What’s next for Sonny on this path? He needs results, simple as; winning races, making waves, proving what he can do for the world to see, training and more training, gym work, watching his diet and staying focussed.


Sonny looks like Hannibal Lecter in Silence of the Lambs. He is wearing a strange mask over the lower half of his face which has the effect of restricting the flow of air. It’s like cycling at 5000m. Sonny is panting, breathing hard, gasping for breath. It hurts. ‘If it’s not hurting it’s not working,’ his coach tells him. Sonny is hurting.

Sonny heads up Layhams to Warlingham ridge; the countryside falls away and the wind whips across the road. He drops down White Lane, scene of the hill climb and turns left down Titsey Hill, hitting 40mph as he tears into Limpsfield. Up the slight incline, he crosses the A25 and heads towards Crowhurst and the popular TT circuit. School can wait, homework can wait, everything can wait, it’s just Sonny on his bike, racing through Kent, pummelling the pedals, checking the pace on his Garmin, feeling the wind and the clean Kent air, building his strength, his speed, his cadence, loving every moment of riding his bike.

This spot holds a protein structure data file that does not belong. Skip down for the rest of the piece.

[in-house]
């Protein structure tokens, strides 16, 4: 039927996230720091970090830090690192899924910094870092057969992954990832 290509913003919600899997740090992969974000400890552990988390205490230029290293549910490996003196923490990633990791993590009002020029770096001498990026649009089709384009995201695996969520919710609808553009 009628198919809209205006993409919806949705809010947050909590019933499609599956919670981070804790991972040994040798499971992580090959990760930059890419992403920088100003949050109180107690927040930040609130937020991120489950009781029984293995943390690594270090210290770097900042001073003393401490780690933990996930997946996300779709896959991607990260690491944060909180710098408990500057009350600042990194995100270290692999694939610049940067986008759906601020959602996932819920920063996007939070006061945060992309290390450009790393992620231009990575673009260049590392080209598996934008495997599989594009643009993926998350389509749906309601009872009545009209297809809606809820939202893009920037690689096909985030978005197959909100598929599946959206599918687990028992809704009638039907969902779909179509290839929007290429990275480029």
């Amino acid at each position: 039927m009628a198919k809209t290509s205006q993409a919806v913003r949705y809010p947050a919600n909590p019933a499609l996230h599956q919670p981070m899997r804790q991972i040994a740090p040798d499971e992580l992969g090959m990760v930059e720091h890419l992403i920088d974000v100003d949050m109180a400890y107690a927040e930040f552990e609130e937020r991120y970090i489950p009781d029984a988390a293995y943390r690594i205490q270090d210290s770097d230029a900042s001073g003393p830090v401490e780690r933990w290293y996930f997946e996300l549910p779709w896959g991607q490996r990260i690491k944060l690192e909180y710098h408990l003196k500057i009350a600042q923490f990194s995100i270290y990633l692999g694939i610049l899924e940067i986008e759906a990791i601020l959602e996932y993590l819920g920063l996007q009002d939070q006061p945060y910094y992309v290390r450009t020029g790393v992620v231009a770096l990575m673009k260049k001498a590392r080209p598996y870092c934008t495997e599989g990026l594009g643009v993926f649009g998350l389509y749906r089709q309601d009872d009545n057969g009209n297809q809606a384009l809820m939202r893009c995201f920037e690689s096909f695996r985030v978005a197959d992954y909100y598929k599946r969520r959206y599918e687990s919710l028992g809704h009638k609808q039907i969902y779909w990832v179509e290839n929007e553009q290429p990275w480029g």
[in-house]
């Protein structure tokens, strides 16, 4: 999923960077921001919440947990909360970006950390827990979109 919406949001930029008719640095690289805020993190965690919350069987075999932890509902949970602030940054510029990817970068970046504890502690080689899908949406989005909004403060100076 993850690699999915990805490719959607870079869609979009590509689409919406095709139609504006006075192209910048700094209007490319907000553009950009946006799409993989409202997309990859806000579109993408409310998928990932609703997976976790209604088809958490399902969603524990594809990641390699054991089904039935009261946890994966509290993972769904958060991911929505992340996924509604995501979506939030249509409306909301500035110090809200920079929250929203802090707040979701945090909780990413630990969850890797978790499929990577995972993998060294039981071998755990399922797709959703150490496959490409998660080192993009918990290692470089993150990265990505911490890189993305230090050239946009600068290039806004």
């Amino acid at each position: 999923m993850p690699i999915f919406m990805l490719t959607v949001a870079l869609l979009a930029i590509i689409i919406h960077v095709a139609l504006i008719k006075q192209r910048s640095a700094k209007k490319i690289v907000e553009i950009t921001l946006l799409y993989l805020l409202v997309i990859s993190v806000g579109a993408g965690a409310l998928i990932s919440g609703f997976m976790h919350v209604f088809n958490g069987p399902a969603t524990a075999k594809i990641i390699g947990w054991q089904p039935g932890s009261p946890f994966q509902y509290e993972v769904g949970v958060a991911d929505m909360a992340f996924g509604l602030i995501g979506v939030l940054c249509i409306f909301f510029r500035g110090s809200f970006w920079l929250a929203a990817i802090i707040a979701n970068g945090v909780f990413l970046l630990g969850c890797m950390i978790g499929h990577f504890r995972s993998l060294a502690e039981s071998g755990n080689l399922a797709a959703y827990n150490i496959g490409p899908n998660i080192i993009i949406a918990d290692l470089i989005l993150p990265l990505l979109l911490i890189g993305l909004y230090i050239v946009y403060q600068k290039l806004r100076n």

Herne Hill Velodrome is hidden by trees, surrounded by the gardens of million pound Dulwich villas. There is more money spent on garden furniture in these suburban gardens than there is on the fixtures and fittings of the Velodrome.

And on a cold February day with the drizzle drizzling and the icy wind scything across the track, it’s about as inviting as a Siberian picnic. But wait – HTFU. Toughen up, layer up, swaddle up in windproof, waterproof fabric and thrash out a few circuits on the tarmac banking – you’ll soon warm through and the sweat will bead on your skin as the rain now beads on your rain jacket. These are early days for Sonny Parker. Does he focus on the track, is he a stage racer, a pure climber, a Classics rider, a domestique, a Team Leader? Only time will tell.

‘Ride your bike,’ said Fausto Coppi. ‘Ride your bike, ride your bike.’ Sonny Parker has heard the call and he’s out riding his bike. Watch this space – he’s heading your way.